AI is exerting an ever greater influence on our lives, which is leading to growing concern over whether we can trust it to act fairly and reliably. Ethical hackers, AI audits, and “bias bounties” could help us keep a lid on the potential harms, say researchers.

There’s increasing awareness of the dangers posed by our reliance on AI. These systems have a worrying knack for picking up and replicating the biases already present in our society, which can entrench the marginalization of certain groups.

The data-heavy nature of current deep learning systems also raises privacy concerns, both due to their encouragement of widespread surveillance and the possibility of data breaches. And the black box nature of many AI systems also makes it hard to assess whether they’re working correctly, which can have serious implications in certain domains.

Recognition of these issues has led to a rapidly expanding collection of AI ethics principles from companies, governments, and even supranational organizations designed to guide the developers of AI technology. But concrete proposals for how to make sure everyone lives up to these ideals are much rarer.

Now, a new paper in Science proposes some tangible steps that the industry could take to increase trust in AI technology. A failure to do so could lead to a “tech-lash” that severely hampers progress in the field, say the researchers.

Governments and the public need to be able to easily tell apart between the trustworthy, the snake-oil salesmen, and the clueless,” lead author Shahar Avin, from Cambridge University, said in a press release. “Once you can do that, there is a real incentive to be trustworthy. But while you can’t tell them apart, there is a lot of pressure to cut corners.”

The researchers borrow some tried and tested ideas from cybersecurity, which has grappled with the issue of getting people to trust software for decades. One popular approach is to use “red teams” of ethical hackers who attempt to find vulnerabilities in systems so that the designer can patch them before they’re released.

AI red teams already exist within large industry and government labs, the authors note, but they suggest that sharing experiences across organizations and domains could make this approach far more powerful and accessible to more AI developers.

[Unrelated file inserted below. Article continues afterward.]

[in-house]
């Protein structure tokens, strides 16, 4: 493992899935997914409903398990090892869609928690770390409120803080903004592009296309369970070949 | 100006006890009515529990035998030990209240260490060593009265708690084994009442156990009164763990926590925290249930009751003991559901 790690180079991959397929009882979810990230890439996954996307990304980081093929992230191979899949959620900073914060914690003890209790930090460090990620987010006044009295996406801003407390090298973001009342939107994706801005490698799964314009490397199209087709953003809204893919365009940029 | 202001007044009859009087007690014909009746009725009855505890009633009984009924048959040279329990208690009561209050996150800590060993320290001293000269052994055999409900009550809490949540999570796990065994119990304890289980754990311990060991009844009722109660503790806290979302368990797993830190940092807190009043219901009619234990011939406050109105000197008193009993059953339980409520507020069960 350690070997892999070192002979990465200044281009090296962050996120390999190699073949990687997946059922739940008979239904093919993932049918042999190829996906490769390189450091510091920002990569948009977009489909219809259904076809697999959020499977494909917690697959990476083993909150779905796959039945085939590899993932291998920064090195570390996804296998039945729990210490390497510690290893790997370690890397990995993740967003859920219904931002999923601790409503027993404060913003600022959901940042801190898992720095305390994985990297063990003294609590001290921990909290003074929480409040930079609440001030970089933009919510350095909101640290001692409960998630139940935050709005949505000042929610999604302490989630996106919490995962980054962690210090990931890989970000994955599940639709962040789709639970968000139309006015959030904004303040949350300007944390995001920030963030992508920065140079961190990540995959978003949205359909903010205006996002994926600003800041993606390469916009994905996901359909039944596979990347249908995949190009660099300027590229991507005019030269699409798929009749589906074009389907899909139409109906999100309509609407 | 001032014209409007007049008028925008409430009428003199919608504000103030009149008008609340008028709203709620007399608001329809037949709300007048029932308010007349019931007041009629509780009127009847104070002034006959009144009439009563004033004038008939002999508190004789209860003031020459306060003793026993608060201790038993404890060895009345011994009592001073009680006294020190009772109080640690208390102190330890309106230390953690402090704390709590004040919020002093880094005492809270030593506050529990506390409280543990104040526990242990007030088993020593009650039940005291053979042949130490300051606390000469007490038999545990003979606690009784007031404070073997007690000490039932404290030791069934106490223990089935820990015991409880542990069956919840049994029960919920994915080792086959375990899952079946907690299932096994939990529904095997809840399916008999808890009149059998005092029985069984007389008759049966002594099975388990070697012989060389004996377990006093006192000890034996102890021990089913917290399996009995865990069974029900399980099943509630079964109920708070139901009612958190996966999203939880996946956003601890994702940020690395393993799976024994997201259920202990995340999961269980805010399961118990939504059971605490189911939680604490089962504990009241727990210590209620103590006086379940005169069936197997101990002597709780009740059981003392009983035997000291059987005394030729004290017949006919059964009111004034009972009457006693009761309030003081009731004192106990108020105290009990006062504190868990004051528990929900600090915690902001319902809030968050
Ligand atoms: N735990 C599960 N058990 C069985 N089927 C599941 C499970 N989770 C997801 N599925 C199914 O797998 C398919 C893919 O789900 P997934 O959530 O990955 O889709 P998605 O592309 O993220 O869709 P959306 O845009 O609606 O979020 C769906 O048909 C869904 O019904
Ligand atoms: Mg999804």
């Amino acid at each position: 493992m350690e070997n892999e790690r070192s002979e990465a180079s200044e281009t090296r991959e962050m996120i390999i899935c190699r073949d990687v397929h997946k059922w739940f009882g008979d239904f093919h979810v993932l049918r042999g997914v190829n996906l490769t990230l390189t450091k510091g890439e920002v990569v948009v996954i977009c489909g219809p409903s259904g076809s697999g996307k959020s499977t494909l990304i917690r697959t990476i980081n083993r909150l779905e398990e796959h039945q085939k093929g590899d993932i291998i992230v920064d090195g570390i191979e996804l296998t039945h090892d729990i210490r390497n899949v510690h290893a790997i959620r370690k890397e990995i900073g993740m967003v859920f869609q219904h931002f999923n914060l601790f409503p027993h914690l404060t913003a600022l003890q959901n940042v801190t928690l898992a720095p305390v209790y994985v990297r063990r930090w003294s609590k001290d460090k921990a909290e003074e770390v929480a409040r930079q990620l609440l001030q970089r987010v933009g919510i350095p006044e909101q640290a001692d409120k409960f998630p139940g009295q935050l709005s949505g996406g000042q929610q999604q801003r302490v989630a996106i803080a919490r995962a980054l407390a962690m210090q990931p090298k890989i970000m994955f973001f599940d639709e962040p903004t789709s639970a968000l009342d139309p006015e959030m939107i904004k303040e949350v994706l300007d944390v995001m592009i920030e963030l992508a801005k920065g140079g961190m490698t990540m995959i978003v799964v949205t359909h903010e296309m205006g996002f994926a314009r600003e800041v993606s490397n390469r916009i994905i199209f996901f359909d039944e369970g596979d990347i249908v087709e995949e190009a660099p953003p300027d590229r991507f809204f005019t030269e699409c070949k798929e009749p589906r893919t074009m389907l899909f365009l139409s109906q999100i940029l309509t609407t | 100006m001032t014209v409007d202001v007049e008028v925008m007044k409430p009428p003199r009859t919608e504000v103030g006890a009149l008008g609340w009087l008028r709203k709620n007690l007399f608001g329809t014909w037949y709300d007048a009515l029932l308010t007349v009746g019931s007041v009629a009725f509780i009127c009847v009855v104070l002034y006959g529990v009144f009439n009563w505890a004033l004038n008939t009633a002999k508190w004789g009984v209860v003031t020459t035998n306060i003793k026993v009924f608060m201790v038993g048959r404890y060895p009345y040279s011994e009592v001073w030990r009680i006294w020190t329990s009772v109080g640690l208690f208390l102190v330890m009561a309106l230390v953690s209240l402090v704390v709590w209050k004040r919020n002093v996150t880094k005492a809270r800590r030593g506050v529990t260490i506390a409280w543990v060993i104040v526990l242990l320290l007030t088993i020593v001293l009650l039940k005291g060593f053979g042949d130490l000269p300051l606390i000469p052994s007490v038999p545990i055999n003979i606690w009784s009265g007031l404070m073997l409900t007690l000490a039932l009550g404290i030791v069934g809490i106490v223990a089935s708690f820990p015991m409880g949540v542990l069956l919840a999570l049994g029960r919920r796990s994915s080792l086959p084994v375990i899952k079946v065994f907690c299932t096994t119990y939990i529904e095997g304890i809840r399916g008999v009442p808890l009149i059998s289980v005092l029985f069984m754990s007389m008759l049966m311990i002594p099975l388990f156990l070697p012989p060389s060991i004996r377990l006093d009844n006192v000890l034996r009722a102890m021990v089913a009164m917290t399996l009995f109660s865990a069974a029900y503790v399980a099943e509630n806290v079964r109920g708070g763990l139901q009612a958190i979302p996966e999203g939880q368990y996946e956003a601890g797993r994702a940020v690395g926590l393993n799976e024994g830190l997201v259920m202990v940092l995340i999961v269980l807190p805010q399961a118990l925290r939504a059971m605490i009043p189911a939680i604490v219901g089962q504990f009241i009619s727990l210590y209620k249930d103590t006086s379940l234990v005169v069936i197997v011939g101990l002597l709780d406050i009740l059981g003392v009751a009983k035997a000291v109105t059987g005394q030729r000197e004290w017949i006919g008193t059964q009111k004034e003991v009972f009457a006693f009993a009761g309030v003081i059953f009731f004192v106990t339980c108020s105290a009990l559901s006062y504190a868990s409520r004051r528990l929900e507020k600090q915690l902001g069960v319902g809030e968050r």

Software companies also frequently offer “bug bounties,” which provide a financial reward if a hacker finds flaws in their systems and tells them about it privately so they can fix it. The authors suggest that AI developers should adopt similar practices, offering people rewards for finding out if their algorithms are biased or making incorrect decisions.

They point to a recent competition Twitter held that offered rewards to anyone who could find bias in their image-cropping algorithm as an early example of how this approach could work.

As cybersecurity attacks become more common, governments are increasingly mandating the reporting of data breaches and hacks. The authors suggest similar ideas could be applied to incidents where AI systems cause harm. While voluntary, anonymous sharing—such as that enabled by the AI Incident Databaseis a useful starting point, they say this could become a regulatory requirement.

The world of finance also has some powerful tools for ensuring trust, most notably the idea of third-party audits. This involves granting an auditor access to restricted information so they can assess whether the owner’s public claims match their private records. Such an approach could be useful for AI developers who generally want to keep their data and algorithms secret.

Audits only work if the auditors can be trusted and there are meaningful consequences for a failure to pass them, though, say the authors. They are also only possible if developers follow common practices for documenting their development process and their system’s makeup and activities.

At present, guidelines for how to do this in AI are lacking, but early work on ethical frameworks, model documentation, and continuous monitoring of AI systems is a useful starting place.

The AI industry is also already working on approaches that could boost trust in the technology. Efforts to improve the explainability and interpretability of AI models are already underway, but common standards and tests that measure compliance to those standards would be useful additions to this field.

Similarly, privacy-preserving machine learning, which aims to better protect the data used to train models, is a booming area of research. But they’re still rarely put into practice by industry, so the authors recommend more support for these efforts to boost adoption.

Whether companies can really be prodded into taking concerted action on this problem is unclear. Without regulators breathing down their necks, many will be unwilling to take on the onerous level of attention and investment that these approaches are likely to require. But the authors warn that the industry needs to recognize the importance of public trust and give it due weight.

Lives and livelihoods are ever more reliant on AI that is closed to scrutiny, and that is a recipe for a crisis of trust,” co-author Haydn Belfield, from Cambridge University, said in the press release. “It’s time for the industry to move beyond well-meaning ethical principles and implement real-world mechanisms to address this.”

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I am a freelance science and technology writer based in Bangalore, India. My main areas of interest are engineering, computing and biology, with a particular focus on the intersections between the three.

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